Friday, September 10, 2010

First People’s Garden Fall Workshop - Today at Noon!

Looking for something fun and informative to do this Friday at 12 noon? Visit the People’s Garden at USDA Headquarters in Washington, DC for their first workshop of Fall 2010 entitled Gleaning Resources: Finding information, materials and helping hands for your garden.

Instructor Katie Rehwaldt, Program Director of America the Beautiful Fund’s Seeds That Grow Hope program and Co-Coordinator of the annual Rooting DC Urban Gardening Forum, is an expert at connecting DC residents with the tools and resources they need to grow their own food. She will be teaching how to save money, find seeds, help improve the environment, and gain valuable knowledge by tapping into the many obvious and not so obvious resources which can be found right near where you live and work. You’ll learn how to think creatively by turning trash into garden treasure, rally an army of volunteers, take advantage of government services, and get the help and advice you need when you need it.

Join them every Friday until the last week in October for workshops that will teach you how to extend your growing season, preserve what you’ve grown and prepare for next season. Register by calling (202) 690-3898. The People’s Garden is located on the corner of Jefferson Drive and 12 Street, SW.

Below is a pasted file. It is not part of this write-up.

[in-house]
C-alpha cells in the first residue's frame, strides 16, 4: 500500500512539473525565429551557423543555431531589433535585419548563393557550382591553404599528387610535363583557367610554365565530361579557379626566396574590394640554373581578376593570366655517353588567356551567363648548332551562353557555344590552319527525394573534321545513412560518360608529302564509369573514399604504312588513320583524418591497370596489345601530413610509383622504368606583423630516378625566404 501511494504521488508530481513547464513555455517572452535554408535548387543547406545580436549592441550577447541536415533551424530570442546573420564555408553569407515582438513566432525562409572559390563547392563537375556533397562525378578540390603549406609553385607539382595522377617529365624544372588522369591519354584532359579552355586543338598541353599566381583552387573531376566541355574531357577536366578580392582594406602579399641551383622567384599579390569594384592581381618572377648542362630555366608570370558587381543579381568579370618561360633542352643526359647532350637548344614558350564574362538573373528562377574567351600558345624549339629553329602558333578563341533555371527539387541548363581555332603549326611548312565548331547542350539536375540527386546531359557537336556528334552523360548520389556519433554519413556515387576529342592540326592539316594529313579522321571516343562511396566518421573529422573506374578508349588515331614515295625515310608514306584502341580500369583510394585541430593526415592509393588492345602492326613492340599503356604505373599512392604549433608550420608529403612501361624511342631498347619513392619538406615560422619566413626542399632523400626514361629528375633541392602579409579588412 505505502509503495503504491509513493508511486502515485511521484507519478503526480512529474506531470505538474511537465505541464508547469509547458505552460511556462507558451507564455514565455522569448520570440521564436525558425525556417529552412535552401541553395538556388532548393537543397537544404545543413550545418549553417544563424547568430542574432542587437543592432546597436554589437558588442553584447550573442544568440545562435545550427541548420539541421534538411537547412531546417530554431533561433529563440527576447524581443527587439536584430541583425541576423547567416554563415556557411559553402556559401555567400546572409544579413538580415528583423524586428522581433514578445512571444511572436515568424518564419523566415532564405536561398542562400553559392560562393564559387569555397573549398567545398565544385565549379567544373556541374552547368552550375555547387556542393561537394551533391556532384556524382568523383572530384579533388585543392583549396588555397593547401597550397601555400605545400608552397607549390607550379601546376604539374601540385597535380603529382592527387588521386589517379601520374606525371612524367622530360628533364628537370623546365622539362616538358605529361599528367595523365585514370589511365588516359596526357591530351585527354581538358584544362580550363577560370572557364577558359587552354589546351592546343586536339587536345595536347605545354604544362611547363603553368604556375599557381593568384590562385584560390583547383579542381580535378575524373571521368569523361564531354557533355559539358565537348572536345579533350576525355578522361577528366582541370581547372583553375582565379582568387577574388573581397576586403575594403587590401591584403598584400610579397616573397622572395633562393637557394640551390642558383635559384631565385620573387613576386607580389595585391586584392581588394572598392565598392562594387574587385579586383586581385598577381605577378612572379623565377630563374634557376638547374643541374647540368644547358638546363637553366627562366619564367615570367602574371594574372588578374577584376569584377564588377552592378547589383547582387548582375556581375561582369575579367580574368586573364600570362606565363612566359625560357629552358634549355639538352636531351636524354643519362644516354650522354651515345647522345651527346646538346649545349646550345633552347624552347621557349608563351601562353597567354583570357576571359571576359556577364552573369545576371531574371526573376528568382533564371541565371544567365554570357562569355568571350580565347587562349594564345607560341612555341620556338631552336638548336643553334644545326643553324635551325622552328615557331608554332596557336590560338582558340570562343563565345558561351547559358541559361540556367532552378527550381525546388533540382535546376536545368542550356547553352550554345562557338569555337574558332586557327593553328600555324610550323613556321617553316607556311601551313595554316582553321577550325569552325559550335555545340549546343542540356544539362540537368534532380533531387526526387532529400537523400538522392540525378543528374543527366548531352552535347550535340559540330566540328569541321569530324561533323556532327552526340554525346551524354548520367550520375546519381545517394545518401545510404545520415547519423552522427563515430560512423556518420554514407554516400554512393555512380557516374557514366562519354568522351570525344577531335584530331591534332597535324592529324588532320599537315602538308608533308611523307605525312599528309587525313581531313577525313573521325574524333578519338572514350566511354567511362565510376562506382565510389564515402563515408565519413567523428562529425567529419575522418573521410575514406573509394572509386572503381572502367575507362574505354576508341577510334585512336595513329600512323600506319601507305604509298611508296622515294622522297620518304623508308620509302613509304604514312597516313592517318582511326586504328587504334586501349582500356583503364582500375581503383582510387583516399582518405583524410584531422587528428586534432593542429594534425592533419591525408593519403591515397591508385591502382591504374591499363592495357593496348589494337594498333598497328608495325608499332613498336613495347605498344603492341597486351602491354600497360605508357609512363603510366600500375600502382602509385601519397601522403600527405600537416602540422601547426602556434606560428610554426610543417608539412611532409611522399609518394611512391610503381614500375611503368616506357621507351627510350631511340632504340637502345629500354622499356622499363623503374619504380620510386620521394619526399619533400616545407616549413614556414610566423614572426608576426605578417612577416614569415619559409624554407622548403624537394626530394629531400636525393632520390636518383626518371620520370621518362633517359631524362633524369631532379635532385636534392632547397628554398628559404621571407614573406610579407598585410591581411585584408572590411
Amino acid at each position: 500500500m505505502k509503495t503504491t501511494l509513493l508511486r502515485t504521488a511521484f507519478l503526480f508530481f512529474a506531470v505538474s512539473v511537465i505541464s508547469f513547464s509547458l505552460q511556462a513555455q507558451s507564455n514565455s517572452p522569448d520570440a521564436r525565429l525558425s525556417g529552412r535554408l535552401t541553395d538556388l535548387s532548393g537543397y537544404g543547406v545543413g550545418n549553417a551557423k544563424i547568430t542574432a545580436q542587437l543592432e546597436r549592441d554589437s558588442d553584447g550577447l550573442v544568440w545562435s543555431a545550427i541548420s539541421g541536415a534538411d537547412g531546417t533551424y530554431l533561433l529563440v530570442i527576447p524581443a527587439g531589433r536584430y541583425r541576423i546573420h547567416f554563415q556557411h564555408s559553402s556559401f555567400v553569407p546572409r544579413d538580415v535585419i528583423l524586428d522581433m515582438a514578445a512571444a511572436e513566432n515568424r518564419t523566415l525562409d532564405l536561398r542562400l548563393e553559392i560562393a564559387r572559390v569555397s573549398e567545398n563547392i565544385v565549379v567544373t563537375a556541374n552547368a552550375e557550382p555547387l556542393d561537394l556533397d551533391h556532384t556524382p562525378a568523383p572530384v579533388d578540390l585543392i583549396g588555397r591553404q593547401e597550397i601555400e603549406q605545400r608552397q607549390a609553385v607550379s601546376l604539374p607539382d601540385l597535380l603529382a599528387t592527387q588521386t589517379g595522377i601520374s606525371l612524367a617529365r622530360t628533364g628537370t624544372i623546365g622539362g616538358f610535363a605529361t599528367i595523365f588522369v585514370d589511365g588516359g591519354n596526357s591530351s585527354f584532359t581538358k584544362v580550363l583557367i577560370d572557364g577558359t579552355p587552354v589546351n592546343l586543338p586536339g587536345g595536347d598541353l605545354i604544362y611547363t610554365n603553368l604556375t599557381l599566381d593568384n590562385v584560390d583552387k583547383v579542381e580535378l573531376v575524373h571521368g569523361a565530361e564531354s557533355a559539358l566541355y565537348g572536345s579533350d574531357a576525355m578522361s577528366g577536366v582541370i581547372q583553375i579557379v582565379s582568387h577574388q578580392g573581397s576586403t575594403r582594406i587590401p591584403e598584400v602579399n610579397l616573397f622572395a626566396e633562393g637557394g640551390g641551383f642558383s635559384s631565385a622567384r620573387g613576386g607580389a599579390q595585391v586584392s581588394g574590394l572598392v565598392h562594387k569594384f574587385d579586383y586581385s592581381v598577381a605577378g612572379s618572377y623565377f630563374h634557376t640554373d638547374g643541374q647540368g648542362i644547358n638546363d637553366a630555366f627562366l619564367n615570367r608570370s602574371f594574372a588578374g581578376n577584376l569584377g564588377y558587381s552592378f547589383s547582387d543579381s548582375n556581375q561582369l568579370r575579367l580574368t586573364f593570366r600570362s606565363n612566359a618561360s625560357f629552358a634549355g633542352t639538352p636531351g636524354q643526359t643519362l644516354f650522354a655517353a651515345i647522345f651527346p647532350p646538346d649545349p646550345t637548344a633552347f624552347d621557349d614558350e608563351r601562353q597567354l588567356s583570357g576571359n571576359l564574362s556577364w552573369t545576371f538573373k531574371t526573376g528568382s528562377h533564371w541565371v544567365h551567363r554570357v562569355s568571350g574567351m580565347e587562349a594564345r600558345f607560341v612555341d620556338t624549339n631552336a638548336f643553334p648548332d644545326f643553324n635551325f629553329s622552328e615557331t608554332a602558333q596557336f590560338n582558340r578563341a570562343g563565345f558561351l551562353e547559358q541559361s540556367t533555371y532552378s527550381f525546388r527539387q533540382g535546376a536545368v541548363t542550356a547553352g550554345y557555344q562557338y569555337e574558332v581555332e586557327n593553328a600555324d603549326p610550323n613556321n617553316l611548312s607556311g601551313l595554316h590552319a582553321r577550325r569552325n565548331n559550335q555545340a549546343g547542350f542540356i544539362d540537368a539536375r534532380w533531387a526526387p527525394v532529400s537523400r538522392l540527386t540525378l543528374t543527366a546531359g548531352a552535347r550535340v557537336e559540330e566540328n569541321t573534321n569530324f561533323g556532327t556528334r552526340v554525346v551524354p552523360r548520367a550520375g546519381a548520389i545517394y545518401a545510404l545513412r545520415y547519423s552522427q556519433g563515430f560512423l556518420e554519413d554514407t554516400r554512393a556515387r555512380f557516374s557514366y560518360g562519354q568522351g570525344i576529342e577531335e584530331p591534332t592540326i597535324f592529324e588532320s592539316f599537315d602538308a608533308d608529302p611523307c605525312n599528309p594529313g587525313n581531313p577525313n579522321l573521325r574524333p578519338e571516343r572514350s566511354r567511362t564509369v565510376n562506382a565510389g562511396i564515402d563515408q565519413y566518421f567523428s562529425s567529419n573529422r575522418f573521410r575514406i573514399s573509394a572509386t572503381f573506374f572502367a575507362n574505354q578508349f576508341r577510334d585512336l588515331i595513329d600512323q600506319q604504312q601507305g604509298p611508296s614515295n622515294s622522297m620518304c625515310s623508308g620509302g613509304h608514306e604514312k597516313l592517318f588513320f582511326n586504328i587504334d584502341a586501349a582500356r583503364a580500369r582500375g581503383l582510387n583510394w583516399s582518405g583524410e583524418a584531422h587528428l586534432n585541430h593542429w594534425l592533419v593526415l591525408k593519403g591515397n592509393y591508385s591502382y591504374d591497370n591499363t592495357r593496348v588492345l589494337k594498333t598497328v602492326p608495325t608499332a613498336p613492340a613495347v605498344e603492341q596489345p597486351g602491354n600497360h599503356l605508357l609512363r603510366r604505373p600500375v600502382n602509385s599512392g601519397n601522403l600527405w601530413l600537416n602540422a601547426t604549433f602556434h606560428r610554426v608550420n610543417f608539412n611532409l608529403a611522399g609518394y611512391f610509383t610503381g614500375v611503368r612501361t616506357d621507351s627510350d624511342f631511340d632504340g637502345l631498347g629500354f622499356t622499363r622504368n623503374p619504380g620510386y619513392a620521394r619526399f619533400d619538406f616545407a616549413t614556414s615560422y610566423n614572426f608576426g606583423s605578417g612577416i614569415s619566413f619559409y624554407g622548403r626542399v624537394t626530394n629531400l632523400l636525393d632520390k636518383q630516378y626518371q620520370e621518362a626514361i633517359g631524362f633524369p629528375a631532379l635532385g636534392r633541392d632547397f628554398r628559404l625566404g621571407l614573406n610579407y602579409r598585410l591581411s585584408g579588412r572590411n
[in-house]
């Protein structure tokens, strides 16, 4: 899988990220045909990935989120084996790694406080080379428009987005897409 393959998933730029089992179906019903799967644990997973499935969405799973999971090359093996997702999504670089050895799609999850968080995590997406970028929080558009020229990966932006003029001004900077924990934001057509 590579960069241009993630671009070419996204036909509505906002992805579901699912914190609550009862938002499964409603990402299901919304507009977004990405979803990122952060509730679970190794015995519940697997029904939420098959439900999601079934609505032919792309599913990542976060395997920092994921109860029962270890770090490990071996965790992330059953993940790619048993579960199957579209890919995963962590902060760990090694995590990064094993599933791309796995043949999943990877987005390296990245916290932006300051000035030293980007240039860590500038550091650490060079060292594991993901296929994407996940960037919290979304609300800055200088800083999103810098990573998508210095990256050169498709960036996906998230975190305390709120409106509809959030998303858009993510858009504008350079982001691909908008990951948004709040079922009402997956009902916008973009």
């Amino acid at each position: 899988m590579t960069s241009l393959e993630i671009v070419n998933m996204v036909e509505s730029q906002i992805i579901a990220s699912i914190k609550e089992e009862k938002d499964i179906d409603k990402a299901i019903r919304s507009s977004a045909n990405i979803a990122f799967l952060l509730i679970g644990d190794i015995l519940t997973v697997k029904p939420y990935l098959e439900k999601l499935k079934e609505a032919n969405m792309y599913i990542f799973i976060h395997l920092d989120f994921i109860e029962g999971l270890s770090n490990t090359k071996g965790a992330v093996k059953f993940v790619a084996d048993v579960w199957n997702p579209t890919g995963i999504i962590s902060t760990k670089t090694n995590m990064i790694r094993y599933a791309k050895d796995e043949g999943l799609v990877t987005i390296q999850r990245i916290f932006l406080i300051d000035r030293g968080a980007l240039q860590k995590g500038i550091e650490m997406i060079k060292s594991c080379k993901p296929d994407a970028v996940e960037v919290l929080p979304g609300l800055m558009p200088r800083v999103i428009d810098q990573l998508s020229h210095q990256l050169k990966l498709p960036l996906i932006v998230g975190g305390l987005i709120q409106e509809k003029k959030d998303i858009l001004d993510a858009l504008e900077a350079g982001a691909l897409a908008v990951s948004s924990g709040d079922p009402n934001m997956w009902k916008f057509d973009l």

From USDA Blog

Gardening good for the body & the soul - Follow Friday Friend

I love garden blogger Kathy Van Mullekom and her Diggin' In blog. I feel like she and I are definitely kindred spirits who enjoy our gardens both for the inspiration that they provide us and for the pleasures of the birds, butterflies and other little critters that share our garden spaces with us.

This exerpt from her recent post entitled Gardening is good: Research links mood to outdoor exercise is a perfect example:

The recent issue of AARP magazine features an article stating new research from England's University of Essex finds that just find minutes of "green exercise," which includes gardening, cycling and fishing, boosts your mood and self-esteem.

This latest research confirms what other similar studies have said: Getting your hands dirty helps you emotionally and physically.

Add a little mediation, or quiet prayer, while you garden and your spiritual side soars, too!

My meditation in the garden happens best when I encounter wonderful little scenes like the box turtle eating my Juliet tomatoes. I love turtles, so I was so happy to see him feasting on the treats. I always plant more than husband Ken and I need, so Mr. Turtle was welcome at my buffet. Read full post here.

Everything that Kathy writes is wonderful. She is definitely another example of my deep research - that "Peter Rabbit's experience aside, gardeners are probably just nicer people."

Follow Friday Tip: Follow Kathy on Twitter @diggindirt

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